The International Bill of Human Rights (IBHR) has a history as rich, complex, and vital as the documents that it comprises. The IBHR consists of the Universal Declaration of Human Rights, International Covenant on Civil and Political Rights, and International Covenant on Economic, Social and Cultural Rights, each of which has its own illustrative origin story. While many publications have considered the nuances and resulting impact of these documents themselves, few have focused on the multitude of diverse individuals, organizations, and other formative input factors that determined their scope and scale.

With the support of the Fellowship, I assisted Professor Christopher N.J. Roberts with his preparation of The Contentious History of the International Bill of Human Rights (the book, forthcoming on Cambridge University Press in late 2014, will be a part of the Cambridge Studies in Law and Society series). In addition to editing and source checking of various manuscripts, I performed additional research tasks, with most requiring that I dive into and synthesize the multitude texts and reports that chronicle the origin stories of the three documents that make up the IBHR.

These stories, often concerning just a few individuals and often minimally documented at the times they occurred, illuminate not only the details of the rights articulated in the IBHR, but also the rights that didn’t quite make the cut. These stories, shaped by the actors they concern, suggest a candid and demanding view of the IBHR. Professor Roberts’ book is motivated by and further encourages this unique and multidisciplinary approach to the origin and nature of human rights.

My own involvement with this effort allowed me to cover a vast research area while also requiring that I took the time to plunge into particularly crucial historical details. This approach guaranteed that I enjoyed a fascinating and invaluably educational experience while providing substantive input on a key addition to the body of human rights literature. I am certain that this opportunity will continue to benefit my own studies and work in the future, by virtue of both the practical skills and the unique perspective that this assistantship required that I take.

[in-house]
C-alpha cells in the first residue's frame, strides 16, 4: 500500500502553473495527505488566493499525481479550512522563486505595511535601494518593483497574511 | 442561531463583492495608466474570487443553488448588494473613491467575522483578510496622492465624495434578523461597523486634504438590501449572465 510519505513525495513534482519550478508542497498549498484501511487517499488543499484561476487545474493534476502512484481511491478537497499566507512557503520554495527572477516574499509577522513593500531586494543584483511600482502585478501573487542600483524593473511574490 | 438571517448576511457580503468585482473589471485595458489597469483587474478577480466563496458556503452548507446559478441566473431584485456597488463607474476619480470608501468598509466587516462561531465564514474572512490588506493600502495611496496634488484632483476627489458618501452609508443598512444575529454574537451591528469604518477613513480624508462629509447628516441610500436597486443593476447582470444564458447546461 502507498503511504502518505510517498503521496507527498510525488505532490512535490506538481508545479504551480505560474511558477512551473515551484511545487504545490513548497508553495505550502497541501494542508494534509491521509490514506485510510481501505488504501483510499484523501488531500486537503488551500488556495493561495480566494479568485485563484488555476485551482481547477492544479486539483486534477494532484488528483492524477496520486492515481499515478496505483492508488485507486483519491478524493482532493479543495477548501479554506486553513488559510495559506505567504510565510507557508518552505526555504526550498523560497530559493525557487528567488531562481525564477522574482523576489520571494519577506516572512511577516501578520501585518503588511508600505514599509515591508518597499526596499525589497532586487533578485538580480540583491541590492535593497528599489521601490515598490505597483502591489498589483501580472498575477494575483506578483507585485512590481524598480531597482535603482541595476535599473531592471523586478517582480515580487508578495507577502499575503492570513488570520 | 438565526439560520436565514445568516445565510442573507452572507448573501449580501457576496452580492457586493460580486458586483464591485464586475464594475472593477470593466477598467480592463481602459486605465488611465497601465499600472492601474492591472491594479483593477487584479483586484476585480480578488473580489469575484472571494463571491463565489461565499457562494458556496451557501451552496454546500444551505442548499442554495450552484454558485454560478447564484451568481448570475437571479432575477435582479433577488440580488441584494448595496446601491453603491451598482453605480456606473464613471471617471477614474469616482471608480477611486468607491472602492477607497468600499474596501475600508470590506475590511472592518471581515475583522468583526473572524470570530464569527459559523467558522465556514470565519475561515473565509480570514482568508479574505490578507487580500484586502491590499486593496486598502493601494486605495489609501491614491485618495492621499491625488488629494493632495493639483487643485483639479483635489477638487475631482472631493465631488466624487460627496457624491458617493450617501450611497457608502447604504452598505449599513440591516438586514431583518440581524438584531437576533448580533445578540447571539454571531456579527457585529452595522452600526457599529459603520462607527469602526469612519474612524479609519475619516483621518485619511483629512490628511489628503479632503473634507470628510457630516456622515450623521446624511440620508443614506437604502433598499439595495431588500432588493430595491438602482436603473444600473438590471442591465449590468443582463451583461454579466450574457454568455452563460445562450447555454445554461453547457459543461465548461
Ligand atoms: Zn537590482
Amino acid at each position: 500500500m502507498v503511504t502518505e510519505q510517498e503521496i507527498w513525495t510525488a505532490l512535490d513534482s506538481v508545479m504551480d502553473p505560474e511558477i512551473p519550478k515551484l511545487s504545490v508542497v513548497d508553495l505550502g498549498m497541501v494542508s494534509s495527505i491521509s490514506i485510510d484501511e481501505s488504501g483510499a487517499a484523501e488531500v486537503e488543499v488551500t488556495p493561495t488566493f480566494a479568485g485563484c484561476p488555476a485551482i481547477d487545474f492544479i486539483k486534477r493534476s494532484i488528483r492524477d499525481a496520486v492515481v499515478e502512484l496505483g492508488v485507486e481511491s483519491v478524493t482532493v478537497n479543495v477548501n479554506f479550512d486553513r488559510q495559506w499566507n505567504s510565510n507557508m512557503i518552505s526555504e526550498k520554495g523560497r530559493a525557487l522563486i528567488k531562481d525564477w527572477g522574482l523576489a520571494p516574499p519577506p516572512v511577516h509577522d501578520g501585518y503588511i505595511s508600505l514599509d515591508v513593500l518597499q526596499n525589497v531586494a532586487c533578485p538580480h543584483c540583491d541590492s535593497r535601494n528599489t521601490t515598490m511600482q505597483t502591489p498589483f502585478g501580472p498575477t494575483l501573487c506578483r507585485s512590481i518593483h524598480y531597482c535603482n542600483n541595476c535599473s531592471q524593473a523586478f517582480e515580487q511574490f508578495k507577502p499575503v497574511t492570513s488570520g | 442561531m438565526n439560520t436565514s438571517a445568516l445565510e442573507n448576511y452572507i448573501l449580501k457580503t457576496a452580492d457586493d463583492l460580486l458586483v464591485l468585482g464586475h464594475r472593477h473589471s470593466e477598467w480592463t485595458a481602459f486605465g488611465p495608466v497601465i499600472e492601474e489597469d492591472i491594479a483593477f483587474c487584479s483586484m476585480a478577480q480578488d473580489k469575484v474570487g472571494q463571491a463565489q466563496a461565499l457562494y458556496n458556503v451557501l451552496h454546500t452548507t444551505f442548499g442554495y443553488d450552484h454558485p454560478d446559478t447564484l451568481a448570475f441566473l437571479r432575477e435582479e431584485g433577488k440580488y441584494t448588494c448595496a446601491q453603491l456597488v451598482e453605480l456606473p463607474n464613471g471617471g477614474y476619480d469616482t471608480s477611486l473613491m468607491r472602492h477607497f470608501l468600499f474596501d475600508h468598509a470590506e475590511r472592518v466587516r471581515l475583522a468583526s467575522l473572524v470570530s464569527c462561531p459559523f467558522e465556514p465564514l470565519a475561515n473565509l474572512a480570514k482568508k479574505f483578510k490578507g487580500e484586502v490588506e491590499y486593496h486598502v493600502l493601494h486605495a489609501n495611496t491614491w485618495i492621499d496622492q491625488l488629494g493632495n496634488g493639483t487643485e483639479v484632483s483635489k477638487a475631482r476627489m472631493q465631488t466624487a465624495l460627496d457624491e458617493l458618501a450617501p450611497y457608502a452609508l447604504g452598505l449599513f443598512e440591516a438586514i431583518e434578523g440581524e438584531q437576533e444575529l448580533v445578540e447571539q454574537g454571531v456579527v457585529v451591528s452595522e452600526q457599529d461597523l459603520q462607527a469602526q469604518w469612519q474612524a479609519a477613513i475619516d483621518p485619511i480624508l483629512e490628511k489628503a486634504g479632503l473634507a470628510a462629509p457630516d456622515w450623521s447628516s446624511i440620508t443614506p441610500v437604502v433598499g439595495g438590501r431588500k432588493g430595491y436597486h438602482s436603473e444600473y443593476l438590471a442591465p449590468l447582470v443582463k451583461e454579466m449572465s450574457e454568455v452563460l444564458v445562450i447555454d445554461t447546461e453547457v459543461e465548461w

While there are a number of summer positions that encourage students to further develop the skills introduced in first year of law school, my particular placement meant that I was able to learn about and actively engage with the history and lessons drawn from a broad spectrum of human rights matters. I could not be more appreciative of this opportunity to work with Professor Roberts and the support of the Human Rights Center that allowed me to do so.

The views expressed in this article represent those of the author and not necessarily those of the University of Minnesota Human Rights Center.  As a forum for dialogue and education, and an acknowledgment of the contentious nature of human rights issues, some views expressed on this blog may not necessarily be those of the Human Rights Center as an institution.

Boarding School Tribunal, Oneida, Wisconsin – Day 2

The second day of the Boarding School Tribunal was an emotional one. Boarding school survivors and the children of survivors testified about their and their families’ experiences of extreme abuse at the hands of school officials, aculturation, and inter-generational trauma. Survivors spoke of the loss of language and traditions, the breaking apart of families, and the lasting personal impacts of boarding school experiences.

The Human Rights Center staff and 2014-15 Humphrey Fellows Athar Waheed (Pakistan), Aneeta Aahooja (Pakistan), Fasoha (Maldives), Abalo Assih (Togo), and Shiran Gooneratne (Sri Lanka) feel extraordinarily honored to participate in this tribunal.

You can read a re-cap of the second day of testimony and watch a livestream of the proceedings via Censored News.